The trigger for renewed rumbling is always a sensational terrorist attack by a Pakistani militant group on an Indian target. That propels India’s leadership to a moral high ground. From there, bitter condemnations of Pakistan are coupled with the promise of airstrikes on the training camps of the culprit terrorist organizations operating from the Pakistan-controlled part of Kashmir. As a result, the already simmering relations between the two nuclear-armed neighbors are quickly raised to a boiling point. This, in turn, prompts the United States to intervene and pressure Pakistan to shut down those violent jihadist groups. To placate Washington, the Pakistani government goes through the ritual of issuing banning orders on those groups, but in practice, any change is minimal.

And in the background always lurks the possibility that a war between the two neighbors could lead to a devastating nuclear exchange. Which means that it’s time to examine how and why, by arraying hundreds of thousands of troops along that Line of Control, India and Pakistan have created the most perilous place on Earth.

How It All Began

The Kashmir dispute began with the birth of the kicking twins—Hindu-majority India and Muslim-majority Pakistan—as independent countries. They emerged from the belly of the dying British Raj in August 1947. The princely states in British India were given the option of joining either of the new nations. The dithering Hindu ruler of Muslim-majority Jammu and Kashmir (its full title) finally signed a legally binding instrument of accession with New Delhi after his realm was invaded by armed tribal raiders from Pakistan. This document offered that state’s citizens the chance to choose between the two countries once peace had been restored. This has not happened so far and there is no credible prospect that it will.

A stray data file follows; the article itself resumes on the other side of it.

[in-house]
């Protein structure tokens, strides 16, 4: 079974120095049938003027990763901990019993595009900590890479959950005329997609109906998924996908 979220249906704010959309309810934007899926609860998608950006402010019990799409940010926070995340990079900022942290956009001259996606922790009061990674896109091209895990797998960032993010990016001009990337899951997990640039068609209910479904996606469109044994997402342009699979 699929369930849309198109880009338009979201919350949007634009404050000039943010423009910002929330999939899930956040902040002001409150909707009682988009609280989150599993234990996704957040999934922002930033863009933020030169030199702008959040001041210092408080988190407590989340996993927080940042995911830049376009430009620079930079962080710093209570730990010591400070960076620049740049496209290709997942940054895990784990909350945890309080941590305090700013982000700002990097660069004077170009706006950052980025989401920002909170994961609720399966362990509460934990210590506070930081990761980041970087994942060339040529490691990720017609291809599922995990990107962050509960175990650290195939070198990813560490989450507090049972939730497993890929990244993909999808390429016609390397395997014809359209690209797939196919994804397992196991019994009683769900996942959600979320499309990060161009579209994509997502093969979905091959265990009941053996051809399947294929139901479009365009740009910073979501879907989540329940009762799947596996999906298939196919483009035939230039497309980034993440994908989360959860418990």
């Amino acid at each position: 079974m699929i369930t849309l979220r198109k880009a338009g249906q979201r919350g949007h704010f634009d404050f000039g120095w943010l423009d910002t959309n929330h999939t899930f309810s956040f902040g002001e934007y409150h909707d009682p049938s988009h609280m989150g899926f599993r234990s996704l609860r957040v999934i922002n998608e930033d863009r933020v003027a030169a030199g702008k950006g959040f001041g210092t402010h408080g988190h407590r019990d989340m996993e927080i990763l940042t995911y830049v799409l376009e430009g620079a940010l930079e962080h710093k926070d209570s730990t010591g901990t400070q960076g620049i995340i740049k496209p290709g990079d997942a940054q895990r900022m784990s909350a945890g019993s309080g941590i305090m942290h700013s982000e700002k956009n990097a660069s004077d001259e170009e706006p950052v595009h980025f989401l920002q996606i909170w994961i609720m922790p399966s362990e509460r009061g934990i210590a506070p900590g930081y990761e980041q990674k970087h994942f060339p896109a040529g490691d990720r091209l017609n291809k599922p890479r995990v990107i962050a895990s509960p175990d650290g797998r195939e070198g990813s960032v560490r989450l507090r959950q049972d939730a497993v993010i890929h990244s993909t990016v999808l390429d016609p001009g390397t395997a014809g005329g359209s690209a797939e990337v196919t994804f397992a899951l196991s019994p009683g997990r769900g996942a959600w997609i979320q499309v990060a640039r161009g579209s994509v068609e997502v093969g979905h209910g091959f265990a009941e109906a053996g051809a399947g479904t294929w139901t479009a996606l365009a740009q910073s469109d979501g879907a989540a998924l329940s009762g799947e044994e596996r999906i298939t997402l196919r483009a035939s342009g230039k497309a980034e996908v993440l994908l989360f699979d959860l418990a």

After the 1947–48 Indo-Pakistani War that followed independence, India was left in control of almost two-thirds of the princely state (18 percent of which it lost to China in the Sino-Indian War of 1962). Crucially, the 45 percent of the former princely state that remained in its hands included the Vale of Kashmir. Guarded by snow-capped mountain peaks, covered with verdant forests of fir and pine, carpeted by wild flowers in the spring, and irrigated by the Jhelum River, it has been described by poets and others as “paradise on Earth.” Its population of seven million is 96 percent Muslim. And it is this territory that is coveted by Pakistan.